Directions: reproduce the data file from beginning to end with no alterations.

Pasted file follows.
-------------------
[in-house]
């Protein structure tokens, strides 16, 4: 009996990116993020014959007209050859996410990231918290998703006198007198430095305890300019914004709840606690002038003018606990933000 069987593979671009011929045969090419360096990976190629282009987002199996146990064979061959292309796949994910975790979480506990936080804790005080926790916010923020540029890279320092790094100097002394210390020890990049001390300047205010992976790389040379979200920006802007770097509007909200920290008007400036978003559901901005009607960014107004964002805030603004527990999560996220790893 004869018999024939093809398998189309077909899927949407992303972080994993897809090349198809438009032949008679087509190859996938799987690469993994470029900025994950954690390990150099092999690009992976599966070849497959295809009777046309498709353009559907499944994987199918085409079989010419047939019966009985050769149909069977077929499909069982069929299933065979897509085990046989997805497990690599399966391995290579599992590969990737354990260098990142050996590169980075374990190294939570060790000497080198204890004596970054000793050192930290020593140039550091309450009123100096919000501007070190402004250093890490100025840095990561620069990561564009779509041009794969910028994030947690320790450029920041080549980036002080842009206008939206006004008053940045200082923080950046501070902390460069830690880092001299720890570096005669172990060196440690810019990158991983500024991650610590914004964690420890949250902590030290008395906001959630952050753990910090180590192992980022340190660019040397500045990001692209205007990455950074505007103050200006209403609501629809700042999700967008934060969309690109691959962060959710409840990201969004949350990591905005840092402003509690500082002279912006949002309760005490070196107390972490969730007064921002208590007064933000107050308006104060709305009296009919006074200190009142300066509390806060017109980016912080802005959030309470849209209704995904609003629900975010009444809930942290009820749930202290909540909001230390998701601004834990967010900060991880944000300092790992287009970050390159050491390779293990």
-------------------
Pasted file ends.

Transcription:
[in-house]
């Protein structure tokens, strides 16, 4: 009996990116993020014959007209050859996410990231918290998703006198007198430095305890300019914004709840606690002038003018606990933000 069987593979671009011929045969090419360096990976190629282009987002199996146990064979061959292309796949994910975790979480506990936080804790005080926790916010923020540029890279320092790094100097002394210390020890990049001390300047205010992976790389040379979200920006802007770097509007909200920290008007400036978003559901901005009607960014107004964002805030603004527990999560996220790893 004869018999024939093809398998189309077909899927949407992303972080994993897809090349198809438009032949008679087509190859996938799987690469993994470029900025994950954690390990150099092999690009992976599966070849497959295809009777046309498709353009559907499944994987199918085409079989010419047939019966009985050769149909069977077929499909069982069929299933065979897509085990046989997805497990690599399966391995290579599992590969990737354990260098990142050996590169980075374990190294939570060790000497080198204890004596970054000793050192930290020593140039550091309450009123100096919000501007070190402004250093890490100025840095990561620069990561564009779509041009794969910028994030947690320790450029920041080549980036002080842009206008939206006004008053940045200082923080950046501070902390460069830690880092001299720890570096005669172990060196440690810019990158991983500024991650610590914004964690420890949250902590030290008395906001959630952050753990910090180590192992980022340190660019040397500045990001692209205007990455950074505007103050200006209403609501629809700042999700967008934060969309690109691959962060959710409840990201969004949350990591905005840092402003509690500082002279912006949002309760005490070196107390972490969730007064921002208590007064933000107050308006104060709305009296009919006074200190009142300066509390806060017109980016912080802005959030309470849209209704995904609003629900975010009444809930942290009820749930202290909540909001230390998701601004834990967010900060991880944000300092790992287009970050390159050491390779293990």